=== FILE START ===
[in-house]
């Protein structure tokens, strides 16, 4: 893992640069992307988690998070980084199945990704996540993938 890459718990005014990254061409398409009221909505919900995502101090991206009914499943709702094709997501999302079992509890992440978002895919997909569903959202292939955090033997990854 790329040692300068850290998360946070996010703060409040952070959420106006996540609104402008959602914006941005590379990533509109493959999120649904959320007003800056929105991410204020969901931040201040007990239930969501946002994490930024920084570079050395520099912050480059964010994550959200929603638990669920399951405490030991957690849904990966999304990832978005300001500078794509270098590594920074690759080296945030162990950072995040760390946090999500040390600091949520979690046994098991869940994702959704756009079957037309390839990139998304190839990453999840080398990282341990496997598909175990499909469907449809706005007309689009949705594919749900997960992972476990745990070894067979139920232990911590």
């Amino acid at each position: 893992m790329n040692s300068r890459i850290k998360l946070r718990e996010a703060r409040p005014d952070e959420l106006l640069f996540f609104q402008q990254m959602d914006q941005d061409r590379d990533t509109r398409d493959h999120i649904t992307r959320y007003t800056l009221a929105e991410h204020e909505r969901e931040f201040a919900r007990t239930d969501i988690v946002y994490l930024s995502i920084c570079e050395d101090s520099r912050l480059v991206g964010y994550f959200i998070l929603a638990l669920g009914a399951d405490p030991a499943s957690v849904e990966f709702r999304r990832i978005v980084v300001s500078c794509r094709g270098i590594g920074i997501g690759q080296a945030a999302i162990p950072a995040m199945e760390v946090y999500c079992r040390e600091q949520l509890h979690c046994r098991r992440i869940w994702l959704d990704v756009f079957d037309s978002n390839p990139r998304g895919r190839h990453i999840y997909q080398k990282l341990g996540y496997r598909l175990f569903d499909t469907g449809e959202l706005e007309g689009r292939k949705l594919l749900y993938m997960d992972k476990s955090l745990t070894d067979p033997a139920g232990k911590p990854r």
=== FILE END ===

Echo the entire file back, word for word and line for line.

[in-house]
């Protein structure tokens, strides 16, 4: 893992640069992307988690998070980084199945990704996540993938 890459718990005014990254061409398409009221909505919900995502101090991206009914499943709702094709997501999302079992509890992440978002895919997909569903959202292939955090033997990854 790329040692300068850290998360946070996010703060409040952070959420106006996540609104402008959602914006941005590379990533509109493959999120649904959320007003800056929105991410204020969901931040201040007990239930969501946002994490930024920084570079050395520099912050480059964010994550959200929603638990669920399951405490030991957690849904990966999304990832978005300001500078794509270098590594920074690759080296945030162990950072995040760390946090999500040390600091949520979690046994098991869940994702959704756009079957037309390839990139998304190839990453999840080398990282341990496997598909175990499909469907449809706005007309689009949705594919749900997960992972476990745990070894067979139920232990911590």
């Amino acid at each position: 893992m790329n040692s300068r890459i850290k998360l946070r718990e996010a703060r409040p005014d952070e959420l106006l640069f996540f609104q402008q990254m959602d914006q941005d061409r590379d990533t509109r398409d493959h999120i649904t992307r959320y007003t800056l009221a929105e991410h204020e909505r969901e931040f201040a919900r007990t239930d969501i988690v946002y994490l930024s995502i920084c570079e050395d101090s520099r912050l480059v991206g964010y994550f959200i998070l929603a638990l669920g009914a399951d405490p030991a499943s957690v849904e990966f709702r999304r990832i978005v980084v300001s500078c794509r094709g270098i590594g920074i997501g690759q080296a945030a999302i162990p950072a995040m199945e760390v946090y999500c079992r040390e600091q949520l509890h979690c046994r098991r992440i869940w994702l959704d990704v756009f079957d037309s978002n390839p990139r998304g895919r190839h990453i999840y997909q080398k990282l341990g996540y496997r598909l175990f569903d499909t469907g449809e959202l706005e007309g689009r292939k949705l594919l749900y993938m997960d992972k476990s955090l745990t070894d067979p033997a139920g232990k911590p990854r």